Schumpeter, Joseph Alois (yōˈzĕf äˈlōēs shŏmˈpāˌtər) [key], 1883–1950, Austrian-American economist, LL.D. Univ. of Vienna, 1906. He began practicing law but turned to teaching two years later. He was professor of economics at the Univ. of Graz from 1911 to 1914 and at Bonn from 1925 to 1932, when he went to the United States; thereafter he was professor of economics at Harvard. He served (1919–20) as Austrian minister of finance. His major contributions to economics were the theory of the entrepreneur as the dynamic factor in fostering the business cycle and the theory of economic development of capitalism. His most important books are Theory of Economic Development (1911, in German; tr. 1934), Business Cycles (1939), Capitalism, Socialism, and Democracy (1942, 3d ed. 1950), and History of Economic Analysis (1954).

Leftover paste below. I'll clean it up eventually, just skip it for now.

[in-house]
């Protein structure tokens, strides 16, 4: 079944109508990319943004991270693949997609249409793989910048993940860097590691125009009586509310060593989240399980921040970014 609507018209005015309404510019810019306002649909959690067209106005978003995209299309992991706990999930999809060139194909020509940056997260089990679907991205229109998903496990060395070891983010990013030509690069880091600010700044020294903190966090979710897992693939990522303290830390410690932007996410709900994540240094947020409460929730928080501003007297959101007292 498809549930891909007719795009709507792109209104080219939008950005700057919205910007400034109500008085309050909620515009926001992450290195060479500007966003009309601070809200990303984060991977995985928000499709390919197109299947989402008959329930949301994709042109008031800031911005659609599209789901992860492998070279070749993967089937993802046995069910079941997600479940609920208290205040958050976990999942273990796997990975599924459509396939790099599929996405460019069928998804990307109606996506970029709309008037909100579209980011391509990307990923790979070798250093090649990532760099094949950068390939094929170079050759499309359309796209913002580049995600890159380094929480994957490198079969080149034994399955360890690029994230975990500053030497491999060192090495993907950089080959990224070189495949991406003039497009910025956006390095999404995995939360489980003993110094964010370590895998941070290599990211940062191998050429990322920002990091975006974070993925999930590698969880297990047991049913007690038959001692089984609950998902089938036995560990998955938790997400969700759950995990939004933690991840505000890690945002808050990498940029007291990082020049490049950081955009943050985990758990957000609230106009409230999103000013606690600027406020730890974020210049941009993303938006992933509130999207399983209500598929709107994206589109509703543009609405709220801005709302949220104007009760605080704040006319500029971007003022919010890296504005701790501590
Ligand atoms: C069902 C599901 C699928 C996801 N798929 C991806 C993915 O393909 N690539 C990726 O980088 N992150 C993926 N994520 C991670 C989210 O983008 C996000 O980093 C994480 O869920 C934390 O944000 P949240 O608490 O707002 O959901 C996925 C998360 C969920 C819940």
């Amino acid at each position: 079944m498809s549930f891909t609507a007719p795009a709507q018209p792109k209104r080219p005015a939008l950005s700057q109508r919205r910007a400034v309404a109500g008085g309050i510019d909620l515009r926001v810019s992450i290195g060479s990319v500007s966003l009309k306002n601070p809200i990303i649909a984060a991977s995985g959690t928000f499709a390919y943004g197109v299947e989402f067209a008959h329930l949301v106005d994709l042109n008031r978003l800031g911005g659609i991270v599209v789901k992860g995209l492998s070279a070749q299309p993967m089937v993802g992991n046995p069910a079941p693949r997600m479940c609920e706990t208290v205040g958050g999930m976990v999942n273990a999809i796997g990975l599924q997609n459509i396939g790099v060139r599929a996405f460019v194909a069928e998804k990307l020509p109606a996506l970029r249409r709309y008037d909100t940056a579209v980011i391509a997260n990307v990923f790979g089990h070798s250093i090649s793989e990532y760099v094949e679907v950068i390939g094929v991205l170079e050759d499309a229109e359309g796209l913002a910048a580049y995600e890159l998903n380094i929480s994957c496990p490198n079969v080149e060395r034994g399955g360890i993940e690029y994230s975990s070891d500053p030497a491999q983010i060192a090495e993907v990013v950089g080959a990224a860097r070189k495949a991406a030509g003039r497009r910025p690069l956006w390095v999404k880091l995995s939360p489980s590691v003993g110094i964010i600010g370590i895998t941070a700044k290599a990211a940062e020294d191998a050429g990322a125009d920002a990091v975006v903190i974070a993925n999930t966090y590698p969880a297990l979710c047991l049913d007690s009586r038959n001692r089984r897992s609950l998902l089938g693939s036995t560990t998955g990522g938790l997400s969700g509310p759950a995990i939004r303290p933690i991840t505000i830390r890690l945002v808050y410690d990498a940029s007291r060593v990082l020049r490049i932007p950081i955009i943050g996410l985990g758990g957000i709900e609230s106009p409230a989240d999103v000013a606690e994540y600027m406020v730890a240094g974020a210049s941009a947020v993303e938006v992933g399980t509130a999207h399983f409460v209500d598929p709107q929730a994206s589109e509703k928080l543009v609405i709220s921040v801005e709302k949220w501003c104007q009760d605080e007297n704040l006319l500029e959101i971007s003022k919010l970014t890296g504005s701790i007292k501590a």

See study ed. by S. E. Harris (1951, repr. 1969).
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